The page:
In the twenty-seventh year, in the first month, on the first day of the month, the word of the LORD came to me: “Son of man, Nebuchadnezzar king of Babylon made his army labor hard against Tyre. Every head was made bald, and every shoulder was rubbed bare, yet neither he nor his army got anything from Tyre to pay for the labor that he had performed against her. Therefore thus says the Lord GOD: Behold, I will give the land of Egypt to Nebuchadnezzar king of Babylon; and he shall carry off its wealth and despoil it and plunder it; and it shall be the wages for his army. I have given him the land of Egypt as his payment for which he labored, because they worked for me, declares the Lord GOD.

    “On that day I will cause a horn to spring up for the house of Israel, and I will open your lips among them. Then they will know that I am the LORD.”

(Ezekiel 29 ESV)


Psalm 78:1-37

A Maskil of Asaph.

    Give ear, O my people, to my teaching;
        incline your ears to the words of my mouth!
    I will open my mouth in a parable;
        I will utter dark sayings from of old,
    things that we have heard and known,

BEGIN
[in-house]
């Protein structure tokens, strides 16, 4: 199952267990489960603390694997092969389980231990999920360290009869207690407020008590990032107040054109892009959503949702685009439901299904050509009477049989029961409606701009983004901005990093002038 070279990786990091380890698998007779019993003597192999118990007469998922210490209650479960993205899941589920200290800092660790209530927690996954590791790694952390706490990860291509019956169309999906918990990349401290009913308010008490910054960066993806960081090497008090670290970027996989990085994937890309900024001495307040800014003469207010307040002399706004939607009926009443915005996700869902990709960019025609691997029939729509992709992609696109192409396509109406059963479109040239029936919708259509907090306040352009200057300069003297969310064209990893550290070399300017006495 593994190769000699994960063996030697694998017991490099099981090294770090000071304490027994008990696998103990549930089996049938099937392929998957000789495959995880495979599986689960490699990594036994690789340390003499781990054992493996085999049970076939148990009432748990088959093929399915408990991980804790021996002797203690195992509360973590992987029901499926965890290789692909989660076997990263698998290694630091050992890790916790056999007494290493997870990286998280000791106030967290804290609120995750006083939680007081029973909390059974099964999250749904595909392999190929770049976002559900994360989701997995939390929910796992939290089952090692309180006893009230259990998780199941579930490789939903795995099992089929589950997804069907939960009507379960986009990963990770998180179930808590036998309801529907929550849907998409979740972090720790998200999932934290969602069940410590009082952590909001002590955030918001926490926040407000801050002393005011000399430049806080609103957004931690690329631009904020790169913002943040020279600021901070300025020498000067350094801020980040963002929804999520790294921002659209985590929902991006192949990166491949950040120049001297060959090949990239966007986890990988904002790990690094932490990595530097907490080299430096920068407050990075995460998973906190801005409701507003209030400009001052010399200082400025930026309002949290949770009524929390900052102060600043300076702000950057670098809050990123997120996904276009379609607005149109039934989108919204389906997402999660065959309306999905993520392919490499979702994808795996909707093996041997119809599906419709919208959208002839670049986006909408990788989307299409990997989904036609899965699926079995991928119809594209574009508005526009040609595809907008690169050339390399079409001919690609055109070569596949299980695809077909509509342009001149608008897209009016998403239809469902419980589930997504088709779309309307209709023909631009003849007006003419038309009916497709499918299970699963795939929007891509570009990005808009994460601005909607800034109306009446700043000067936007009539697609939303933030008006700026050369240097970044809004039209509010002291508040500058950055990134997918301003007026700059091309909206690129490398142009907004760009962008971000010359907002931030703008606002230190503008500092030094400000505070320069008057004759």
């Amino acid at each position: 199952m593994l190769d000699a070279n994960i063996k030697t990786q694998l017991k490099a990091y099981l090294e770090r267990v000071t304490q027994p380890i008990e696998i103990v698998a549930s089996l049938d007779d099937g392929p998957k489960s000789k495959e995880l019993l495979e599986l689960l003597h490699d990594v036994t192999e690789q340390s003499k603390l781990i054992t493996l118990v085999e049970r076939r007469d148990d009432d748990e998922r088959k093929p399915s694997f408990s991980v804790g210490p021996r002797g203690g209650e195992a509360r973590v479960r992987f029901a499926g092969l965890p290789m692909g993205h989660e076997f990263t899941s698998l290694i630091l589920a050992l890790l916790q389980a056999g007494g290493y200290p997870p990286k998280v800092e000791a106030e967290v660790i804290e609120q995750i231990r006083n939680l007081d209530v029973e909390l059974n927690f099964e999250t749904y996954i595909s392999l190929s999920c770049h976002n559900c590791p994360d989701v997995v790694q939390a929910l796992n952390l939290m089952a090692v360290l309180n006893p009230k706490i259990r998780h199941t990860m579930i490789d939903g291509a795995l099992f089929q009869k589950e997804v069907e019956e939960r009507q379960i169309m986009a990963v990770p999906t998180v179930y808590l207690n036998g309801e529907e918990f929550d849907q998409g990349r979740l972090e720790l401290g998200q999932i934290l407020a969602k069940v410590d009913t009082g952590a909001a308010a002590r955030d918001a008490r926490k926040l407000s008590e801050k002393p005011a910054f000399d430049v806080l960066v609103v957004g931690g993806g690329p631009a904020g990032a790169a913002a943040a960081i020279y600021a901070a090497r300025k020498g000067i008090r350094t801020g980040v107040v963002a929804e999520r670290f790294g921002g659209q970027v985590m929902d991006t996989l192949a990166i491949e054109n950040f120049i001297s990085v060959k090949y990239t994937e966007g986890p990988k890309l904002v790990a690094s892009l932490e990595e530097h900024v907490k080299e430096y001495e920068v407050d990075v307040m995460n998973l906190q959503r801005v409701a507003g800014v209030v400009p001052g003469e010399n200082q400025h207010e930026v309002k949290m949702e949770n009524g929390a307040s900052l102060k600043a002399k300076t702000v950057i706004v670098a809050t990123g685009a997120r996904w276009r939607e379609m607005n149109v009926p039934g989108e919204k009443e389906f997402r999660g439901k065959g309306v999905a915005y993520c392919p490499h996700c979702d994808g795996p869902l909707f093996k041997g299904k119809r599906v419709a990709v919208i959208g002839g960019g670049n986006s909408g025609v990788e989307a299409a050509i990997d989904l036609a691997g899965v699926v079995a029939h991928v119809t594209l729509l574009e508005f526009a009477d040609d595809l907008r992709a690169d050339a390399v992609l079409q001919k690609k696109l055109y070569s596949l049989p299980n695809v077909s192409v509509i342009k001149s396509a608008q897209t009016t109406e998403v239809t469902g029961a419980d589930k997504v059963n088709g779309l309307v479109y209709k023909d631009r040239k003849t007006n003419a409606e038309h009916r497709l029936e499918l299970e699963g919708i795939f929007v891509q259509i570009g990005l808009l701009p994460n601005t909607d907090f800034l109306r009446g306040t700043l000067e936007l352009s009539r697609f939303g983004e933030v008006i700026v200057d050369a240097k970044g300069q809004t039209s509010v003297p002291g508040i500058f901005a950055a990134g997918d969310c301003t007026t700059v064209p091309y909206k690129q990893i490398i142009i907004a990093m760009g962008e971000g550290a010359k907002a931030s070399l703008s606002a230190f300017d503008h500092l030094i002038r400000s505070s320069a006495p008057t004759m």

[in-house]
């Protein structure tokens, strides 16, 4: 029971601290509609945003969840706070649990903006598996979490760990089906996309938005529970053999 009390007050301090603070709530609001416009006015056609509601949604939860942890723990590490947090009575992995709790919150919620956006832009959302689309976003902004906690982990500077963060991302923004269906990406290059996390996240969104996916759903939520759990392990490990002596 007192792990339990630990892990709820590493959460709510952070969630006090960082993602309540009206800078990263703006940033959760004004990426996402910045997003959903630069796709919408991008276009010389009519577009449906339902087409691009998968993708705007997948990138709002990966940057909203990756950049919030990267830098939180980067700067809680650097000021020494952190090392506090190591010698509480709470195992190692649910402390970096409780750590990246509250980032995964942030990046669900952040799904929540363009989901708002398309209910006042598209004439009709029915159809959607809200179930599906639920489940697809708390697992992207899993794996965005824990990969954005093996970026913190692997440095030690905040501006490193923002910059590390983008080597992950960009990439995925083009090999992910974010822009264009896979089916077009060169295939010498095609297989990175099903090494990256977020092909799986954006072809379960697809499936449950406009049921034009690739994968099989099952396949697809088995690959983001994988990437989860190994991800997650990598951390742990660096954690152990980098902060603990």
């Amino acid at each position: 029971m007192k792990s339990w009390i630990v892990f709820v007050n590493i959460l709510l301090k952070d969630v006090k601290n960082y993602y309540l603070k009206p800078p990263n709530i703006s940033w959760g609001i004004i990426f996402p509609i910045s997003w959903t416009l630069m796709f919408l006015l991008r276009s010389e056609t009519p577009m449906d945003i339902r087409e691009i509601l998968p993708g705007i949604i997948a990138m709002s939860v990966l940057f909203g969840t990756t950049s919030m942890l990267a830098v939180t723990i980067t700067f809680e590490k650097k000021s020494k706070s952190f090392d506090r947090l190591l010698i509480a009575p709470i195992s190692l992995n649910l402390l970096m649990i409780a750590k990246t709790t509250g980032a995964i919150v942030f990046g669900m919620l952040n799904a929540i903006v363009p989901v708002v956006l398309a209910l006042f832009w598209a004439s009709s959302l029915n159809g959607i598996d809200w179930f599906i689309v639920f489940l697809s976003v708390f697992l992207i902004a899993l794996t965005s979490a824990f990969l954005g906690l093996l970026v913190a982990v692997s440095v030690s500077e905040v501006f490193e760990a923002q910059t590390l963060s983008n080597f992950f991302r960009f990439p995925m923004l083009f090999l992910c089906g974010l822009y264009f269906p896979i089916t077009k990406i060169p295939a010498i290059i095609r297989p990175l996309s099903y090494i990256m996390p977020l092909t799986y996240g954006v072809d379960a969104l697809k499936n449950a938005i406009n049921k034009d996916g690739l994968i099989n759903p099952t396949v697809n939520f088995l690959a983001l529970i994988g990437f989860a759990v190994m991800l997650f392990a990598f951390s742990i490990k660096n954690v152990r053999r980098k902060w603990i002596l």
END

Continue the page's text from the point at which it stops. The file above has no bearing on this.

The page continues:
that our fathers have told us.
    We will not hide them from their children,
        but tell to the coming generation
    the glorious deeds of the LORD, and his might,
        and the wonders that he has done.
    
    
    He established a testimony in Jacob
        and appointed a law in Israel,
    which he commanded our fathers
        to teach to their children,
    that the next generation might know them,
        the children yet unborn,
    and arise and tell them to their children,
        so that they should set their hope in God
    and not forget the works of God,
        but keep his commandments;
    and that they should not be like their fathers,
        a stubborn and rebellious generation,
    a generation whose heart was not steadfast,
        whose spirit was not faithful to God.
    
    
    The Ephraimites, armed with the bow,
        turned back on the day of battle.
    They did not keep God's covenant,
        but refused to walk according to his law.
    They forgot his works
        and the wonders that he had shown them.
    In the sight of their fathers he performed wonders
        in the land of Egypt, in the fields of Zoan.
    He divided the sea and let them pass through it,
        and made the waters stand like a heap.
    In the daytime he led them with a cloud,
        and all the night with a fiery light.
    He split rocks in the wilderness